Tuesday, May 26, 2020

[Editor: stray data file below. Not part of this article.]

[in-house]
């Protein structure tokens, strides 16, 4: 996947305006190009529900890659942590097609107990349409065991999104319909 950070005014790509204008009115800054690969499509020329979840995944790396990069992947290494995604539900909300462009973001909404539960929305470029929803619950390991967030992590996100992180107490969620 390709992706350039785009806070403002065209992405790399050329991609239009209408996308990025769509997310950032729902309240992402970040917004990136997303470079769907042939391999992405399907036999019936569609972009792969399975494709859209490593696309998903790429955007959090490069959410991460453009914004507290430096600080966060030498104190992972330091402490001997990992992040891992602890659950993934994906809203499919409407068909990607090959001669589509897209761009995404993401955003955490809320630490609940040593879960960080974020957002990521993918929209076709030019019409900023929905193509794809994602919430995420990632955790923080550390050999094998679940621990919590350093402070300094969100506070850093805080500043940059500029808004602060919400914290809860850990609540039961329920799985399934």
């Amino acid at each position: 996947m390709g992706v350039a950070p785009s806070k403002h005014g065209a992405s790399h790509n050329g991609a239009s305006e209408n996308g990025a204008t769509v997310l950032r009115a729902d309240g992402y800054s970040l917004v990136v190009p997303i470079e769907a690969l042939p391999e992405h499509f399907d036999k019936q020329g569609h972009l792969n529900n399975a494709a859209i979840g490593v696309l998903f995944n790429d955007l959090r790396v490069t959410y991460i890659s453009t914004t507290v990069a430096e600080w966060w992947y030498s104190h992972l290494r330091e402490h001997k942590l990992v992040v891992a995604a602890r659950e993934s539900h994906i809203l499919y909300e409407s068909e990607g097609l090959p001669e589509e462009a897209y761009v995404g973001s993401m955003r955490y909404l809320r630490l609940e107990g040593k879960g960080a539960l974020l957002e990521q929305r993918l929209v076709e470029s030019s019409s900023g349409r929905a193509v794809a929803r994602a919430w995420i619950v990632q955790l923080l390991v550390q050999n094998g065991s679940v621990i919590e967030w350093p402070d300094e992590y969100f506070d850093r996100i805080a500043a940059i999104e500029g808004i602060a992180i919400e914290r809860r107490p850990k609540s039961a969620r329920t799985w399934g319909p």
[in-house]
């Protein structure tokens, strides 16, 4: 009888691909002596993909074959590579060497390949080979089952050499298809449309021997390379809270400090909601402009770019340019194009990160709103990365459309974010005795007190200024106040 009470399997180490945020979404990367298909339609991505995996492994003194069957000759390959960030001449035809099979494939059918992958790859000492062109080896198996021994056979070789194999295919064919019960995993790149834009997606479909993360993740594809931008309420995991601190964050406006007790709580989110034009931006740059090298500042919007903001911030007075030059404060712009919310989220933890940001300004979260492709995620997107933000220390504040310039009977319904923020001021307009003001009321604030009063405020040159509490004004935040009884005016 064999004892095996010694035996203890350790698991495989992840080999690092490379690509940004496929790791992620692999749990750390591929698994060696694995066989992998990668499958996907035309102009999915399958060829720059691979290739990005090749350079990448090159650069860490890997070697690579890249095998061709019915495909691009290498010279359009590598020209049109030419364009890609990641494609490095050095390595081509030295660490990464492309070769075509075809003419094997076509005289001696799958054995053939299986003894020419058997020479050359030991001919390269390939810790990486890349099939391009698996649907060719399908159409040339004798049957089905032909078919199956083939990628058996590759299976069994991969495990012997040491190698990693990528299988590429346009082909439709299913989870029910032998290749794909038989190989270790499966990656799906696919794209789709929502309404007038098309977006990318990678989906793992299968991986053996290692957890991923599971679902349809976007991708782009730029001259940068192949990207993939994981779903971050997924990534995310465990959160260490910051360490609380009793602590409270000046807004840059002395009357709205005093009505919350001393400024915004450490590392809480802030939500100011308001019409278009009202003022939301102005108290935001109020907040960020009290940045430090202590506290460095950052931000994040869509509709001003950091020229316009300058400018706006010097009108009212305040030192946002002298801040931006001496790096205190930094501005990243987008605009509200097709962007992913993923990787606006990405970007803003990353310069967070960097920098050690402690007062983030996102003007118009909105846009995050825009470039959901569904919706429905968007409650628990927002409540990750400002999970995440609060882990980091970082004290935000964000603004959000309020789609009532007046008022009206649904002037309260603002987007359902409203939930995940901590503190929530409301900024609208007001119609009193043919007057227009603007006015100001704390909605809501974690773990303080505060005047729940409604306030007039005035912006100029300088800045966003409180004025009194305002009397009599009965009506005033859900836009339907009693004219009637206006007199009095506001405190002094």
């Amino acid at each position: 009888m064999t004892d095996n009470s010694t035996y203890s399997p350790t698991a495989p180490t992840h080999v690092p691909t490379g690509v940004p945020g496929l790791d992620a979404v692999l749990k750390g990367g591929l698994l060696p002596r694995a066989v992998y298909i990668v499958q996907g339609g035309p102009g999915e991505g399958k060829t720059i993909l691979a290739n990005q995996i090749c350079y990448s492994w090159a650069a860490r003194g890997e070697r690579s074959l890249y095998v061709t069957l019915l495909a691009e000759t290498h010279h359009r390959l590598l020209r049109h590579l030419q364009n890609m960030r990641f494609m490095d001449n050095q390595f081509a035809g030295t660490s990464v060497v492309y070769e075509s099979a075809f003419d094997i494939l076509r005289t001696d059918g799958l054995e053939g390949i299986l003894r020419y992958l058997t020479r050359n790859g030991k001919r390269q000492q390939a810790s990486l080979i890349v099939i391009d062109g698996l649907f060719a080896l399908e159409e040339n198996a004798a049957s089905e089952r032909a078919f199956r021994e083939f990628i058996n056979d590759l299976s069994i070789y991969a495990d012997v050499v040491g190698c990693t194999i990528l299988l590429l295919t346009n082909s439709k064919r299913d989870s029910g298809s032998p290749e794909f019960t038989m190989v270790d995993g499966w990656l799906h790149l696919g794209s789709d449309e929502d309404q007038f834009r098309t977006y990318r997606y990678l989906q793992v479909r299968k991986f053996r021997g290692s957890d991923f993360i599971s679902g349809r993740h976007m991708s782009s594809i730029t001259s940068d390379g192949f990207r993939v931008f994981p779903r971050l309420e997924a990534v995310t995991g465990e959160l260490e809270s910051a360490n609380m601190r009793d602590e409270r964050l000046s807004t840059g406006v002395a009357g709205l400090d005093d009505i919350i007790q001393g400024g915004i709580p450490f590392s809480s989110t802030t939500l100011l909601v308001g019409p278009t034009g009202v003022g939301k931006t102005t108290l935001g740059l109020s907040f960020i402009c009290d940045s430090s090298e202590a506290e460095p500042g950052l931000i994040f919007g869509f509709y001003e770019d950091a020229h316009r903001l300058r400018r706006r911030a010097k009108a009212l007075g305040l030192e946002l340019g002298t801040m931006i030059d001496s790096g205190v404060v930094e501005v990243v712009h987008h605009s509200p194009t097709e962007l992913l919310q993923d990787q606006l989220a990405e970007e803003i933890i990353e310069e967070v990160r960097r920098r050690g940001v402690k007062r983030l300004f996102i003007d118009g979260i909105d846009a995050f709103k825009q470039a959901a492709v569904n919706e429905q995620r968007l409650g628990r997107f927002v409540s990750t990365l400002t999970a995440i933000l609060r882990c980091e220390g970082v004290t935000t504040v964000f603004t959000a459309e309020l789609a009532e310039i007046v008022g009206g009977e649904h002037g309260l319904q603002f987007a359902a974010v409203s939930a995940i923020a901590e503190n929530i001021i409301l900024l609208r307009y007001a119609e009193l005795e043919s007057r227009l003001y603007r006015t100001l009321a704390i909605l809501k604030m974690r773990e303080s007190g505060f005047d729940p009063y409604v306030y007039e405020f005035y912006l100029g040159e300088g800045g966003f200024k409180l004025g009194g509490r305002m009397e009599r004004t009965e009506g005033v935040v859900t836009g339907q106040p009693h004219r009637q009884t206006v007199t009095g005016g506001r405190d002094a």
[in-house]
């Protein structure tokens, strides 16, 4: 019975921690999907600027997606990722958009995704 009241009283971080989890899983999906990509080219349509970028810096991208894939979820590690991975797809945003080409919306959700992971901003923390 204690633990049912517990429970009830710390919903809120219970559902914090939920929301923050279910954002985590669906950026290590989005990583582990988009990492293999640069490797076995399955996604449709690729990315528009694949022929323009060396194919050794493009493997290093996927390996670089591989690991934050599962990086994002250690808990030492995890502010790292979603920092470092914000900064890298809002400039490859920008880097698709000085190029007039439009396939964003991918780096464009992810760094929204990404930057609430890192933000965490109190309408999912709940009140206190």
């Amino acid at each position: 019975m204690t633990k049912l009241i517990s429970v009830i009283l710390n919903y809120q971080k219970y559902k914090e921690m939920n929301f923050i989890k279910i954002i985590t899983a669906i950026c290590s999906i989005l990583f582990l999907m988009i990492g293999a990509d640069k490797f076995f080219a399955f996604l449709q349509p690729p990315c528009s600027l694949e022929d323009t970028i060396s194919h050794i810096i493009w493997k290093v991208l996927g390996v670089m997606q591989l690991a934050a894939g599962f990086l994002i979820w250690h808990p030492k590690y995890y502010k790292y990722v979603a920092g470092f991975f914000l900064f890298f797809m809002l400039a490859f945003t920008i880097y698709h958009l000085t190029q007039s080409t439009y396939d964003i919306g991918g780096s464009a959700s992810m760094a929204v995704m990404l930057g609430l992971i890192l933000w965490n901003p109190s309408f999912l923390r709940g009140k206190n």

The Psychology of Mean Girls - 1339 Words